Simnikiwe Hlatshaneni
Premium Journalist
2 minute read
10 Jun 2019
6:35 am

SA companies having trouble retaining skilled staff

Simnikiwe Hlatshaneni

Out of over 20,000 professionals interviewed, satisfaction levels were at six out of 10.

Picture: iStock

South African companies are having trouble retaining the already scarce skilled workforce in the country, a new survey revealed this weekend.

According to findings in the Most Attractive Employers 2019 survey by rankings firm Universum SA, the most attractive employers offered job safety and security. Google, Investec and Discovery ranked in the top three, respectively, in the category of business and commerce employers.

The department of higher education and training, the department of health, as well as the department of justice were in the top three of their respective categories (humanities, health and law).

Universum SA country manager Keshia Serage said the negative effects of the current economic climate played a major role in why banks were beginning to capture the attention of local business talent to become the industry of choice, followed by the accounting, auditing and financial services industries.

The survey quizzed nearly 70,000 South Africans, including 45,000 students and, as Serge pointed out, surviving tough economic conditions trumped other employment factors in attracting employees. She said one of the biggest demands by employees was the potential for personal development.

But South African companies were failing to hit the right chord for South Africa’s millennial workforce. Over half of young South African professionals were unhappy in their jobs and looking to change employers within the next 12 months, the survey found.

Out of over 20,000 professionals interviewed, satisfaction levels were sitting at an average of six out of 10. This spoke to a greater need to focus on employers engaged with talent. On average, employees changed jobs within the first two years of employment.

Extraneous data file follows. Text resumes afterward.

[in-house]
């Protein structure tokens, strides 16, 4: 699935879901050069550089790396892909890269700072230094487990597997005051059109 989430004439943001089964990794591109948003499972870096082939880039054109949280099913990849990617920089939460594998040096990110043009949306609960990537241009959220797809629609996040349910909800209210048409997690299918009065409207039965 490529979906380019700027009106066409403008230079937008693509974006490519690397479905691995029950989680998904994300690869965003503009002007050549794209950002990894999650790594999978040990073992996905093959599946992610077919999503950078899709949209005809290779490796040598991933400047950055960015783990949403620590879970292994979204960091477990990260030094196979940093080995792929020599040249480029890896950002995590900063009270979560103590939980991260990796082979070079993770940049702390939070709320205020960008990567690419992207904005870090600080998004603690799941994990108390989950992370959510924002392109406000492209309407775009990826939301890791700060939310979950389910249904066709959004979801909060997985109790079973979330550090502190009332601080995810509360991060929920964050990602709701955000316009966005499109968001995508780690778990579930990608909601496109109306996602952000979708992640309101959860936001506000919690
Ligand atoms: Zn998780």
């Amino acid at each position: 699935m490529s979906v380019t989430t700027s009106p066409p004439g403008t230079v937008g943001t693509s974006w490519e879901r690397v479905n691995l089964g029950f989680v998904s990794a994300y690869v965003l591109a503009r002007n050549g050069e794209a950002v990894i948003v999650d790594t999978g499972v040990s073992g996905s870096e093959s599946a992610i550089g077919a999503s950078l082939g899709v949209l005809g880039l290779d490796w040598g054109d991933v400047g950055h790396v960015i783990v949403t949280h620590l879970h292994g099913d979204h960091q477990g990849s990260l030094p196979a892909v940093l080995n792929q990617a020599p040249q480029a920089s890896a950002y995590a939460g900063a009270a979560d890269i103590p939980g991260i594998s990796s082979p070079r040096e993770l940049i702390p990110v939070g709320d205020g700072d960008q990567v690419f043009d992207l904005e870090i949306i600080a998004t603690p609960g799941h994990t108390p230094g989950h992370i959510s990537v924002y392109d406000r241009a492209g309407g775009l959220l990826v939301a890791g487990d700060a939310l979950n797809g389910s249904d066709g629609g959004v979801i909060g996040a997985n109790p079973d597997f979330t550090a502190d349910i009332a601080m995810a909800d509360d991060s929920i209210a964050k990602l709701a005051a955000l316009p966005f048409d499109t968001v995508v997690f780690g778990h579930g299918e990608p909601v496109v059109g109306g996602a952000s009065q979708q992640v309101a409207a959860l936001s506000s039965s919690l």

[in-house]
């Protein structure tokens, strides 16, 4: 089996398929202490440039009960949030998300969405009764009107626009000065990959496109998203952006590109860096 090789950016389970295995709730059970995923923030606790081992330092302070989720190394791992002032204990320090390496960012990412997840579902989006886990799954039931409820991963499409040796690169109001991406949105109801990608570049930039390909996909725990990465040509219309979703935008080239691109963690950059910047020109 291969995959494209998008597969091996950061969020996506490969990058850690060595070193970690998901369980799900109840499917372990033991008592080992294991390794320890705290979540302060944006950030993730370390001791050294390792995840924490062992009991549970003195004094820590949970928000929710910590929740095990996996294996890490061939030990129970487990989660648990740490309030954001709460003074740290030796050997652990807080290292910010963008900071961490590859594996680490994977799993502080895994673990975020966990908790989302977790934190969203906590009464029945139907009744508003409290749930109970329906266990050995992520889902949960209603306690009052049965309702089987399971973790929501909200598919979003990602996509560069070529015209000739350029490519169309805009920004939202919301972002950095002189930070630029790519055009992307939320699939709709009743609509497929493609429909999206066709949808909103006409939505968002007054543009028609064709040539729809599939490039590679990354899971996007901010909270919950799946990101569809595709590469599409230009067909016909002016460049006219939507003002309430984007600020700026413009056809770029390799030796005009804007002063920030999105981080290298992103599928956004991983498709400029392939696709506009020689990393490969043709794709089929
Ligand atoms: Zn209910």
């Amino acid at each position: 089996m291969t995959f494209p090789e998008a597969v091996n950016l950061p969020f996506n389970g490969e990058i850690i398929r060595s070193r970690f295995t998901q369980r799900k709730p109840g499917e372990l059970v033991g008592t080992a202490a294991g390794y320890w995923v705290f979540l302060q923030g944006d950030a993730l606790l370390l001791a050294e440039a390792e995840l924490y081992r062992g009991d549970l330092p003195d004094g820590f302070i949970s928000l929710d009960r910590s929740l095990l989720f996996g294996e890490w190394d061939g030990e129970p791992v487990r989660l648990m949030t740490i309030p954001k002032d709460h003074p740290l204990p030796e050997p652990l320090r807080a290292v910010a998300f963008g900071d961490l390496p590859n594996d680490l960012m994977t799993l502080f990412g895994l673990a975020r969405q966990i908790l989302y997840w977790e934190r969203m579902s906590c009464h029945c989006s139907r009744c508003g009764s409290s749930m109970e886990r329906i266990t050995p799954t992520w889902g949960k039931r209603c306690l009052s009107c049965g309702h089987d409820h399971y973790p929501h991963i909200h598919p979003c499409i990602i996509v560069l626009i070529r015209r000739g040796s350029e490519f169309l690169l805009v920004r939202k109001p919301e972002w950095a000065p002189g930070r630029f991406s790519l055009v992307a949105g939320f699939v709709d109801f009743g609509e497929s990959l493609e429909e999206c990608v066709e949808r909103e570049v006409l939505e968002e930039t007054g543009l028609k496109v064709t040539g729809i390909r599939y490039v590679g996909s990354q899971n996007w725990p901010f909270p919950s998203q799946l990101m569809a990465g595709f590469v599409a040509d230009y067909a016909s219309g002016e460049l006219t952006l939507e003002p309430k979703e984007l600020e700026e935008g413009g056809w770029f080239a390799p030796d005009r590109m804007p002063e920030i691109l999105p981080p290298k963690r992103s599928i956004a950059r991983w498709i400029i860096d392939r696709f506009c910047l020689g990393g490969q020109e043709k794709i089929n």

“The first thing is to always look at the indicators and looking out for what talent is saying they want,” Serge advised employers.

“If they are saying they want to be developed, which is the biggest one, companies that tend to demonstrate this tend to hit the nail on the head. But of course, there are various factors. There never is one answer when it comes to talent. What is important to them at the time is driven by issues on a socio-economic level and what the impact of the political landscape or even the economic landscape is at the time.”

High ethical standards, security and stability of employment ranked highly in the priorities of young female employees. On the flip side, Serge said millennials who wanted to make themselves easier to retain or employ needed to have a competitive edge over the growing role of machines and machine learning.

This not only entailed skills in information technology but the ability to do what machines could not do: interact better with humans.

“The goods and services provided by these machines have to be delivered to humans, and that is where the talent comes in. They have to have the ability to display more such skills, such as judgment and engaging with people.”


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